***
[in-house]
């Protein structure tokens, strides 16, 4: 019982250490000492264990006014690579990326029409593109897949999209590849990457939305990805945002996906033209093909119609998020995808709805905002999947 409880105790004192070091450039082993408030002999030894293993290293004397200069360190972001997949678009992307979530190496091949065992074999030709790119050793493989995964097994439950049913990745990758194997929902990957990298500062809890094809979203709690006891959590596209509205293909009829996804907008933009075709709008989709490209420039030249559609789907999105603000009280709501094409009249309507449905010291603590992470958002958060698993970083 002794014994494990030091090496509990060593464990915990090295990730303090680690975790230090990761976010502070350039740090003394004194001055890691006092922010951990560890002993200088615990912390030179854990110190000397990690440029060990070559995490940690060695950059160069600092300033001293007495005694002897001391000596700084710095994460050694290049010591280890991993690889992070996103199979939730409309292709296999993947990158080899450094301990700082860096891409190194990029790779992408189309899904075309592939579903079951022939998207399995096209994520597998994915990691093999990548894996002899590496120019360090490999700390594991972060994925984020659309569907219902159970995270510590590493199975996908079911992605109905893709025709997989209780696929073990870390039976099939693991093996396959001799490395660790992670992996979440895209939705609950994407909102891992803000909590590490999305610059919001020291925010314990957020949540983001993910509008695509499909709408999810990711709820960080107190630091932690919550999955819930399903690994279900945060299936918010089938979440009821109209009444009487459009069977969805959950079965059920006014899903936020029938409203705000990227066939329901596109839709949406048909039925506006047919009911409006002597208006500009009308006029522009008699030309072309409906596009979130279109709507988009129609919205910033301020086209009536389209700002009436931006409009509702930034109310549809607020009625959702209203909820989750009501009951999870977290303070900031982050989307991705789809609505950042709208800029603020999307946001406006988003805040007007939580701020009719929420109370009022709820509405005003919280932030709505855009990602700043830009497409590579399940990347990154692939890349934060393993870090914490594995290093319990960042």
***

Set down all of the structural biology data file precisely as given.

[in-house]
């Protein structure tokens, strides 16, 4: 019982250490000492264990006014690579990326029409593109897949999209590849990457939305990805945002996906033209093909119609998020995808709805905002999947 409880105790004192070091450039082993408030002999030894293993290293004397200069360190972001997949678009992307979530190496091949065992074999030709790119050793493989995964097994439950049913990745990758194997929902990957990298500062809890094809979203709690006891959590596209509205293909009829996804907008933009075709709008989709490209420039030249559609789907999105603000009280709501094409009249309507449905010291603590992470958002958060698993970083 002794014994494990030091090496509990060593464990915990090295990730303090680690975790230090990761976010502070350039740090003394004194001055890691006092922010951990560890002993200088615990912390030179854990110190000397990690440029060990070559995490940690060695950059160069600092300033001293007495005694002897001391000596700084710095994460050694290049010591280890991993690889992070996103199979939730409309292709296999993947990158080899450094301990700082860096891409190194990029790779992408189309899904075309592939579903079951022939998207399995096209994520597998994915990691093999990548894996002899590496120019360090490999700390594991972060994925984020659309569907219902159970995270510590590493199975996908079911992605109905893709025709997989209780696929073990870390039976099939693991093996396959001799490395660790992670992996979440895209939705609950994407909102891992803000909590590490999305610059919001020291925010314990957020949540983001993910509008695509499909709408999810990711709820960080107190630091932690919550999955819930399903690994279900945060299936918010089938979440009821109209009444009487459009069977969805959950079965059920006014899903936020029938409203705000990227066939329901596109839709949406048909039925506006047919009911409006002597208006500009009308006029522009008699030309072309409906596009979130279109709507988009129609919205910033301020086209009536389209700002009436931006409009509702930034109310549809607020009625959702209203909820989750009501009951999870977290303070900031982050989307991705789809609505950042709208800029603020999307946001406006988003805040007007939580701020009719929420109370009022709820509405005003919280932030709505855009990602700043830009497409590579399940990347990154692939890349934060393993870090914490594995290093319990960042």